Two of Britain's “worst and most violent rapists” should die in jail instead of facing potential release, a court has been told.
Both men were given life sentences with minimum prison terms of 30 years, after which they will be considered for potential release.
Sinaga was convicted of more than 150 offences against 48 men, including 136 counts of rape, although police have linked him to more than 190 potential victims.
Michael Ellis QC described him as “the most prolific sex offender the courts have ever seen” at Wednesday’s hearing.
McCann, 35, was handed 33 life sentences for a string of abductions and sex attacks against 11 women and children, including an 11-year-old boy, during a two-week rampage across England last year.
Mr Ellis said his catalogue of offending was of the “utmost gravity” and included the use of violence and a “desire to humiliate and degrade his victims”.
Addressing five senior judges, including the lord chief justice, he said McCann’s abuse had a profound effect on his victims, who have suffered “severe psychological damage”.
“These offences are among the most serious sexual offences ever seen in our courts,” Mr Ellis added.
He said their crimes were among “some of the worst and most violent that this country has ever witnessed”.
The solicitor general argued that a whole life term would be a “proper reflection” of their crimes and the significant harm caused to a large number of victims.
The rare sentences have previously been used for the most serious killers, including the Moors murderers Ian Brady and Myra Hindley, serial killer Harold Shipman, Yorkshire ripper Peter Sutcliffe and one of Lee Rigby’s killers.
But Mr Ellis argued that whole life orders could also be applied to rape, and there was “no hierarchy of seriousness, such that homicide must always rank above sexual offending“ for sentencing judges.
He said that if the Court of Appeal does not consider that whole life terms should be imposed, then the 30-year minimum terms handed to McCann and Sinaga should be increased.
Speaking outside court, Mr Ellis said the case would set a new legal precedent if whole life terms are used.
“We have never before had a case which has resulted in a whole life sentence which was not one of homicide,” he added.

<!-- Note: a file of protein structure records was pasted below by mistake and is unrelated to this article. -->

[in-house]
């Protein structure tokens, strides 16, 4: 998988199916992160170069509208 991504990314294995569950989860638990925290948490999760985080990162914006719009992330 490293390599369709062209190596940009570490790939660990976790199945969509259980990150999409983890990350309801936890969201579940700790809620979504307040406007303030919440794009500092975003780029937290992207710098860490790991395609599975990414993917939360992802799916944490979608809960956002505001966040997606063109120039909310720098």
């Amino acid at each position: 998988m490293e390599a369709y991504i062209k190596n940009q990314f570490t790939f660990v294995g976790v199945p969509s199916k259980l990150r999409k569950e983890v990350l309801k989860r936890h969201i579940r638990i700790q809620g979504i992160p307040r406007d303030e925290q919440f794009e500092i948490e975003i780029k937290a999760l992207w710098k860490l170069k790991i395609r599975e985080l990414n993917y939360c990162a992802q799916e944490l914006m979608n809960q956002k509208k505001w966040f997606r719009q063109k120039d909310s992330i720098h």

“This would be a first but it is right in my view that these cases are considered as wholly exceptional.
“This is a case where the court is minded to hear the circumstances and the legal arguments to see whether a new precedent can be created for cases of this exceptional gravity.”
Lawyers representing McCann and Sinaga argued that despite the extremely serious nature of the pair's crimes, they could not be considered “on an equal footing with the very worst cases of murder.
”Jo Sidhu QC, for McCann, said it was “perfectly conceivable” that he will never be released from prison under his current life term if he is still considered dangerous, but that it will be for the Parole Board to determine at the conclusion of his minimum term.
McCann sparked a nationwide manhunt as he launched a rampage across London, Hertfordshire and northwest England in April and May 2019.
He attacked victims aged between 11 and 71 in what police described as an “unprecedented” campaign of rape, kidnap and false imprisonment.
In some cases, McCann snatched women off the street and threatened them with a knife, while in others he used false pretences to lure victims into his car.
The rapist had been freed from prison by mistake in February 2019, and police arrested the wrong man as a suspect for one of his attacks as he remained on the run. He was jailed in December.
A month later, Sinaga was sentenced for 159 offences against 48 men who were lured to his Manchester flat, drugged and raped.
A judge said the full scale of the 37-year-old’s “perverted” crimes may never be known because some of his victims cannot remember their ordeal.
Police have counted almost 200 victims from videos that Sinaga took of himself carrying out the assaults while they were unconscious, and could not rule out others.
The Indonesian student prowled Manchester clubs looking for drunk young men, posing as a good samaritan, offering them a place to sleep or more drink.
Sinaga is thought to have laced alcoholic drinks with a drug such as GHB, known as liquid ecstasy, to incapacitate them before carrying out the attacks.
He was caught after one of the men regained consciousness and fought him off, before taking his phone to the police. The attorney general's office referred the sentences handed to McCann and Sinaga to the Court of Appeal as “unduly lenient” earlier this year and judges will be considering arguments over two days of hearings. They are expected to give their judgment at a later date.